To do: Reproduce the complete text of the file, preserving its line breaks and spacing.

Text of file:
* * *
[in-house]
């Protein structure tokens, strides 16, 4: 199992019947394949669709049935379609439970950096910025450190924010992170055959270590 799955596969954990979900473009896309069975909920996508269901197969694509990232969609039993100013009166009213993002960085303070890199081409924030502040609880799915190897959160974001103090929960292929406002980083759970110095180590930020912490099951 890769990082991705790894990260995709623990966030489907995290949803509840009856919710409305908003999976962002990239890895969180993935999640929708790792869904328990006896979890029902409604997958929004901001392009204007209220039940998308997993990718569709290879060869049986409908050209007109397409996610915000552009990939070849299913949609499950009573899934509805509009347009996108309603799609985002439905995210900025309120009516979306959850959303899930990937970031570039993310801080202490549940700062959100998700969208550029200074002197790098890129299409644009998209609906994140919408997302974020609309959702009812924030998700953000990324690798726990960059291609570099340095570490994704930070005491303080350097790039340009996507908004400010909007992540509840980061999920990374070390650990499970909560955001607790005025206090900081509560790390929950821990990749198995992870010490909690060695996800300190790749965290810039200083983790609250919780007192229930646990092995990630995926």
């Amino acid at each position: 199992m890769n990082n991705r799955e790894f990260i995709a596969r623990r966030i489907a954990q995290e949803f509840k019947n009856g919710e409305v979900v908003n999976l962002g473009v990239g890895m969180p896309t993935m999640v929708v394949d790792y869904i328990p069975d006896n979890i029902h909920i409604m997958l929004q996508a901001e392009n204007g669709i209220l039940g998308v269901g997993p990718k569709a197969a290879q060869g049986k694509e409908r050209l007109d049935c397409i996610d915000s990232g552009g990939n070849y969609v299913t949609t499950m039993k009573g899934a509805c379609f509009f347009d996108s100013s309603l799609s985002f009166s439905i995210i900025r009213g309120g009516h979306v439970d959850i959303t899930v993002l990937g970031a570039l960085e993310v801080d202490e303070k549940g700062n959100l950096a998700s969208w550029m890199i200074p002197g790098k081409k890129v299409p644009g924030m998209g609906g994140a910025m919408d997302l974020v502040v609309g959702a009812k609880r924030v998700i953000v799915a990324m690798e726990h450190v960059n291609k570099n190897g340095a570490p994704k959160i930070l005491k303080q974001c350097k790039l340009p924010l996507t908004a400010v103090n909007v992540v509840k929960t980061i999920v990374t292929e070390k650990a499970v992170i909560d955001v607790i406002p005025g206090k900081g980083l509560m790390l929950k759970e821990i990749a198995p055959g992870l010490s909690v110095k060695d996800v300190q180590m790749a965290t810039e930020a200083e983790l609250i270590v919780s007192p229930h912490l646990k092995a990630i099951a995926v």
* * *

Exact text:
[in-house]
């Protein structure tokens, strides 16, 4: 199992019947394949669709049935379609439970950096910025450190924010992170055959270590 799955596969954990979900473009896309069975909920996508269901197969694509990232969609039993100013009166009213993002960085303070890199081409924030502040609880799915190897959160974001103090929960292929406002980083759970110095180590930020912490099951 890769990082991705790894990260995709623990966030489907995290949803509840009856919710409305908003999976962002990239890895969180993935999640929708790792869904328990006896979890029902409604997958929004901001392009204007209220039940998308997993990718569709290879060869049986409908050209007109397409996610915000552009990939070849299913949609499950009573899934509805509009347009996108309603799609985002439905995210900025309120009516979306959850959303899930990937970031570039993310801080202490549940700062959100998700969208550029200074002197790098890129299409644009998209609906994140919408997302974020609309959702009812924030998700953000990324690798726990960059291609570099340095570490994704930070005491303080350097790039340009996507908004400010909007992540509840980061999920990374070390650990499970909560955001607790005025206090900081509560790390929950821990990749198995992870010490909690060695996800300190790749965290810039200083983790609250919780007192229930646990092995990630995926």
């Amino acid at each position: 199992m890769n990082n991705r799955e790894f990260i995709a596969r623990r966030i489907a954990q995290e949803f509840k019947n009856g919710e409305v979900v908003n999976l962002g473009v990239g890895m969180p896309t993935m999640v929708v394949d790792y869904i328990p069975d006896n979890i029902h909920i409604m997958l929004q996508a901001e392009n204007g669709i209220l039940g998308v269901g997993p990718k569709a197969a290879q060869g049986k694509e409908r050209l007109d049935c397409i996610d915000s990232g552009g990939n070849y969609v299913t949609t499950m039993k009573g899934a509805c379609f509009f347009d996108s100013s309603l799609s985002f009166s439905i995210i900025r009213g309120g009516h979306v439970d959850i959303t899930v993002l990937g970031a570039l960085e993310v801080d202490e303070k549940g700062n959100l950096a998700s969208w550029m890199i200074p002197g790098k081409k890129v299409p644009g924030m998209g609906g994140a910025m919408d997302l974020v502040v609309g959702a009812k609880r924030v998700i953000v799915a990324m690798e726990h450190v960059n291609k570099n190897g340095a570490p994704k959160i930070l005491k303080q974001c350097k790039l340009p924010l996507t908004a400010v103090n909007v992540v509840k929960t980061i999920v990374t292929e070390k650990a499970v992170i909560d955001v607790i406002p005025g206090k900081g980083l509560m790390l929950k759970e821990i990749a198995p055959g992870l010490s909690v110095k060695d996800v300190q180590m790749a965290t810039e930020a200083e983790l609250i270590v919780s007192p229930h912490l646990k092995a990630i099951a995926v």